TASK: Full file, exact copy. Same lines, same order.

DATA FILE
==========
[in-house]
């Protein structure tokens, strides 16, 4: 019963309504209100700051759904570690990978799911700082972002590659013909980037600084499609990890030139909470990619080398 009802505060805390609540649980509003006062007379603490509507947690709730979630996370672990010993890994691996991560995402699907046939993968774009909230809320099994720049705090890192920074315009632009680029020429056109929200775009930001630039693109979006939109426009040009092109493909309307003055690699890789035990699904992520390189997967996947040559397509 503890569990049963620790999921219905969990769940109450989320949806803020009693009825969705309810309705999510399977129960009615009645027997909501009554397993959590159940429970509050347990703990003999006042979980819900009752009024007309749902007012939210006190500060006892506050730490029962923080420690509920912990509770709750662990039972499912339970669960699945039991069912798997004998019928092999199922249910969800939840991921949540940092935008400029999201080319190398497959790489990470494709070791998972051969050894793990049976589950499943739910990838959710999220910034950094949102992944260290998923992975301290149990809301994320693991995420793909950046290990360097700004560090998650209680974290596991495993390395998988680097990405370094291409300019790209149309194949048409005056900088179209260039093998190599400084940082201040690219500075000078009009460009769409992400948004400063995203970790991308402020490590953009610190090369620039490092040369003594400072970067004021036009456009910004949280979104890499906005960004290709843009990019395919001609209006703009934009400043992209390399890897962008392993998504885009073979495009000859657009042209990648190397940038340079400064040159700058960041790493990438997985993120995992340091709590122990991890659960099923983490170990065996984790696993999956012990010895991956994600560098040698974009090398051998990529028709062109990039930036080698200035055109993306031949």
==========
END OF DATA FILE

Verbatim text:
[in-house]
């Protein structure tokens, strides 16, 4: 019963309504209100700051759904570690990978799911700082972002590659013909980037600084499609990890030139909470990619080398 009802505060805390609540649980509003006062007379603490509507947690709730979630996370672990010993890994691996991560995402699907046939993968774009909230809320099994720049705090890192920074315009632009680029020429056109929200775009930001630039693109979006939109426009040009092109493909309307003055690699890789035990699904992520390189997967996947040559397509 503890569990049963620790999921219905969990769940109450989320949806803020009693009825969705309810309705999510399977129960009615009645027997909501009554397993959590159940429970509050347990703990003999006042979980819900009752009024007309749902007012939210006190500060006892506050730490029962923080420690509920912990509770709750662990039972499912339970669960699945039991069912798997004998019928092999199922249910969800939840991921949540940092935008400029999201080319190398497959790489990470494709070791998972051969050894793990049976589950499943739910990838959710999220910034950094949102992944260290998923992975301290149990809301994320693991995420793909950046290990360097700004560090998650209680974290596991495993390395998988680097990405370094291409300019790209149309194949048409005056900088179209260039093998190599400084940082201040690219500075000078009009460009769409992400948004400063995203970790991308402020490590953009610190090369620039490092040369003594400072970067004021036009456009910004949280979104890499906005960004290709843009990019395919001609209006703009934009400043992209390399890897962008392993998504885009073979495009000859657009042209990648190397940038340079400064040159700058960041790493990438997985993120995992340091709590122990991890659960099923983490170990065996984790696993999956012990010895991956994600560098040698974009090398051998990529028709062109990039930036080698200035055109993306031949």